When it comes to wind energy Denmark is a major player, able to call on a wealth of expertise and experience. Only this week, for example, Denmark headquartered Dong Energy was awarded the contract to build the world's largest offshore wind farm, Hornsea Project Two, off the coast of the U.K.
More than one third of Danish electricity production comes from turbines, according to the Danish Energy Agency. Danish transmission system operator (TSO) Energinet owns, operates and develops the country's transmission systems for electricity and natural gas. The country's reliance on wind energy poses its own unique set of challenges.
"Large scale wind means that sometimes we have more... wind (than) we can use in the country, and… (so) we will start to export it to neighboring countries," Peder Andreasen, CEO of Energinet, told CNBC's Sustainable Energy. The use of "interconnectors" is crucial when it comes to this.
Andreasen described the big cables as "critically important for the electricity grid" by connecting regions and countries with one another, enabling the trade of energy over borders.
"When we have too much energy we just export and when we need the energy we reverse the flow so the countries are able, with good interconnectors, to back each other up," he added.
This spirit of collaboration is now seeing grand plans for a vast wind power installation take shape. The wheels are in motion for what has been described as "the energy sector's Apollo moon landing."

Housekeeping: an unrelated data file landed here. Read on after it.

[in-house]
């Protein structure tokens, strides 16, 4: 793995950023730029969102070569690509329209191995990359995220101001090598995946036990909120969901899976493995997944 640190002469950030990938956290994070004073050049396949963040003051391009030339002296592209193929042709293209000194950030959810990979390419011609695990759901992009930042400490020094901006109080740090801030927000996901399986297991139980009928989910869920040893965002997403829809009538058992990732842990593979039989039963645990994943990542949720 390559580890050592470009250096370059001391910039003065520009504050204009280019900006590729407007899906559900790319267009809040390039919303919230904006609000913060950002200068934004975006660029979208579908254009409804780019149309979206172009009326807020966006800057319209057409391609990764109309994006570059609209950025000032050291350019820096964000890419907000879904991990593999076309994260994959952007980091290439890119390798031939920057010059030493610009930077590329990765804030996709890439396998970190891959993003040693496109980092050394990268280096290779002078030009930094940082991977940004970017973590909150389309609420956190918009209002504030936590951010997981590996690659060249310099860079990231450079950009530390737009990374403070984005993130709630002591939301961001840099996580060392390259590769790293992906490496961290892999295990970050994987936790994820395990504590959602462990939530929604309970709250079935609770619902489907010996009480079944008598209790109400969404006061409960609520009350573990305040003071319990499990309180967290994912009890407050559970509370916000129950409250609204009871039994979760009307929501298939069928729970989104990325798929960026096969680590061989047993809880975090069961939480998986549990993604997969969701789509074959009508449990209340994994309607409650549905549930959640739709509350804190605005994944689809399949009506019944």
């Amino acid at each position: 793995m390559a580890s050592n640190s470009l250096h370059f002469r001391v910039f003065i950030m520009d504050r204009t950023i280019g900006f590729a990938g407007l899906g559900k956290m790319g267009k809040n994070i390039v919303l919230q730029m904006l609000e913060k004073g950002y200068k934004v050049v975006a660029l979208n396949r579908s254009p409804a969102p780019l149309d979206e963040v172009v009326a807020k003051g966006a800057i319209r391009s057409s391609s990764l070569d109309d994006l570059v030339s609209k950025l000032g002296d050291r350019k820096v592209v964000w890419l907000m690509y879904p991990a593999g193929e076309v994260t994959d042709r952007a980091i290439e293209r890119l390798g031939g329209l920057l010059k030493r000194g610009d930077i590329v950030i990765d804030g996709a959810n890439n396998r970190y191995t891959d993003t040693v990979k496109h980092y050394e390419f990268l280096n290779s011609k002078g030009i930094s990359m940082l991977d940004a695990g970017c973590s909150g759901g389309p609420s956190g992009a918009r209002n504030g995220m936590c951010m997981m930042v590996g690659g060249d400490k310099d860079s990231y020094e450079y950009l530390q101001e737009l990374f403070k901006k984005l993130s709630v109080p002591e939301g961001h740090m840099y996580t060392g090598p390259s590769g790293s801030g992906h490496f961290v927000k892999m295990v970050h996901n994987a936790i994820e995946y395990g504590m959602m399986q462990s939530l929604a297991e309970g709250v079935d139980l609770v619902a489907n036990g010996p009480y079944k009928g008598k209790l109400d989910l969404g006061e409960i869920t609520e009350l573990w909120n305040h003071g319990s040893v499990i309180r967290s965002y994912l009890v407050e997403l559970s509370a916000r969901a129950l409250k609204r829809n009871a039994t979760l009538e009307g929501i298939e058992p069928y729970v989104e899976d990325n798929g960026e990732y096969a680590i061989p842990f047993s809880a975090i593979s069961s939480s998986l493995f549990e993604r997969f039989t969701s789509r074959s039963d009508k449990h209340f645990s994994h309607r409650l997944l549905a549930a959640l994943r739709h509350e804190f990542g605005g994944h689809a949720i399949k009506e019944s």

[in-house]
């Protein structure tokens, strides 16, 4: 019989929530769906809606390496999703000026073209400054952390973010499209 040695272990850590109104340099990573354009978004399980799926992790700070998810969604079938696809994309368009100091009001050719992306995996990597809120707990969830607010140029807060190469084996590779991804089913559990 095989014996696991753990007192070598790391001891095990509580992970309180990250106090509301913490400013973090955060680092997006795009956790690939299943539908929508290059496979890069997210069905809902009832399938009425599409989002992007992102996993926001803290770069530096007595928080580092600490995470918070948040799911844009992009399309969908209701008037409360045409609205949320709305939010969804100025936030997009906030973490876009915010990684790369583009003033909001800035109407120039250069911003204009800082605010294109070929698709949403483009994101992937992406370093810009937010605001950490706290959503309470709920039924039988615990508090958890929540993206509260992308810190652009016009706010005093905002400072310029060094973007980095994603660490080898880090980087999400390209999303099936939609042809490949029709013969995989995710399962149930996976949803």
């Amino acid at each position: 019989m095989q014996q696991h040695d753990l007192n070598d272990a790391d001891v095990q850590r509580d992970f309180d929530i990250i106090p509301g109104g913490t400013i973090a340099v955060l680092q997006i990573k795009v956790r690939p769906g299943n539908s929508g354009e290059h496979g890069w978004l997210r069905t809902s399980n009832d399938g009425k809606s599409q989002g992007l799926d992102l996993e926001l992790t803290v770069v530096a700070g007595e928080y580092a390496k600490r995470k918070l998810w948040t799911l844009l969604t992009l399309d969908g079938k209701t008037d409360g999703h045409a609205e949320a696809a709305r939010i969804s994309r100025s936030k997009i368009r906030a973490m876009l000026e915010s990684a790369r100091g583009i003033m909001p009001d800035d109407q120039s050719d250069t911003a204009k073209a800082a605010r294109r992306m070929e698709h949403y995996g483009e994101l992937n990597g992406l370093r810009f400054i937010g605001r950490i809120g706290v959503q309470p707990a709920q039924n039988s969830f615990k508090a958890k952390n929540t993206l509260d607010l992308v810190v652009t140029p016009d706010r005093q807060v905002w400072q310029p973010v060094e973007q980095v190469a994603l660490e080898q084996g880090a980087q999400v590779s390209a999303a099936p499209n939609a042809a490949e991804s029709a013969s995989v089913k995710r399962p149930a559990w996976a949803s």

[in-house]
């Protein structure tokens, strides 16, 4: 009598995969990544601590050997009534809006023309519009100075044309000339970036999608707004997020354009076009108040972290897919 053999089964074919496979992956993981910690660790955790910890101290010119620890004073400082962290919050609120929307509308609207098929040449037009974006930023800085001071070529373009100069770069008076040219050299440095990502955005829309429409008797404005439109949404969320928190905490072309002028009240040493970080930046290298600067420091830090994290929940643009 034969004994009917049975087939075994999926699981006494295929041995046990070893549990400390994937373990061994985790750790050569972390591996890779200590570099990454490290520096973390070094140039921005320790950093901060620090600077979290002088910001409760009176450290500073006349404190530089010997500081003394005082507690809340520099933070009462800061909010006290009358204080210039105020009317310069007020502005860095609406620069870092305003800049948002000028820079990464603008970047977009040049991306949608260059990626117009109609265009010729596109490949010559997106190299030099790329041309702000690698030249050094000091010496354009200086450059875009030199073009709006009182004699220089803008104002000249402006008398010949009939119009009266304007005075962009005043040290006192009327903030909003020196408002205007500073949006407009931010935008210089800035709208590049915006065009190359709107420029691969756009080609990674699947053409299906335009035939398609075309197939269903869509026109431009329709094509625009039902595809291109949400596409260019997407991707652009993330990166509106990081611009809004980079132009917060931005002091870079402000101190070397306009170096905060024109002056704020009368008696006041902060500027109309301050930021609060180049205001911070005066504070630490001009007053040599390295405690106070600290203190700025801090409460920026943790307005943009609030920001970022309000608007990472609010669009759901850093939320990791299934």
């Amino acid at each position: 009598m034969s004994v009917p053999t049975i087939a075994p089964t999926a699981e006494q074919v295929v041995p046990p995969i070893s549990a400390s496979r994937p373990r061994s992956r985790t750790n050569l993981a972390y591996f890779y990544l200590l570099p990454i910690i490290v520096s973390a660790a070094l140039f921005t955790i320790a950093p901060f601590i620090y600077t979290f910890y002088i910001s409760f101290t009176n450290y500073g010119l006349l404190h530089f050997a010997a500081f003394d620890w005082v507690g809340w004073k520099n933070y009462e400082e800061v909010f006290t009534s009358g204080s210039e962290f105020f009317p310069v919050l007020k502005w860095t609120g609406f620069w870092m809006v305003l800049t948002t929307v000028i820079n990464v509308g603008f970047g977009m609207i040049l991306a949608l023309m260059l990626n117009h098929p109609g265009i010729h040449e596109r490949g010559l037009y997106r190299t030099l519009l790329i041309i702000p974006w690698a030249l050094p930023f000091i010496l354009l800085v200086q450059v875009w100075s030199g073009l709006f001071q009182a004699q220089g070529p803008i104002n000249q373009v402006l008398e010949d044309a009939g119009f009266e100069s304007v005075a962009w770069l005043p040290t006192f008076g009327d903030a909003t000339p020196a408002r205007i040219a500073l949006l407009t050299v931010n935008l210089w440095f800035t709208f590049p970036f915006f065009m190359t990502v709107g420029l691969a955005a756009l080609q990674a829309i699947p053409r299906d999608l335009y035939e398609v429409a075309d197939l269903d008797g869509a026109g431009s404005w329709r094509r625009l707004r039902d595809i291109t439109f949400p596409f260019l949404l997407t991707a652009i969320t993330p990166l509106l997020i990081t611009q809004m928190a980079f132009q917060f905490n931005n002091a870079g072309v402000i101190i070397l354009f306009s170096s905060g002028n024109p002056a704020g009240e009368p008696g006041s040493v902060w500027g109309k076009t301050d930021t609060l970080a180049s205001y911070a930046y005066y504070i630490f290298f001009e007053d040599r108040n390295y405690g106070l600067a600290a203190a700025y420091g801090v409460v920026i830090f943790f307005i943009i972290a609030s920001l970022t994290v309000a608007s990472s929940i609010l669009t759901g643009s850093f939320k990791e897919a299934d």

In March of this year Energinet, along with TSOs from the Netherlands and Germany, signed a trilateral agreement relating to the development of a vast renewable electricity system, involving artificial islands, in the middle of the North Sea.
The scale of the proposed project is huge. If fully realised, the North Sea Wind Power Hub could, according to those involved in the project, supply 70 to 100 million Europeans with renewable energy by 2050.
"The genius about the artificial island is that you could set up a lot of wind turbines, offshore, out of sight, but still use near shore technologies which are cheaper," Energinet's Hanne Storm Edlefsen told CNBC's Sustainable Energy. This would help to lower the price of the "green transition", Storm Edlefsen added.
The artificial island and interconnectors could act as a spider web, she explained, making it possible to send energy to different countries where it is needed, getting better prices in the process. "This is why we call the North Sea Wind Power Hub the energy sector's Apollo moon landing – it's a very ambitious project."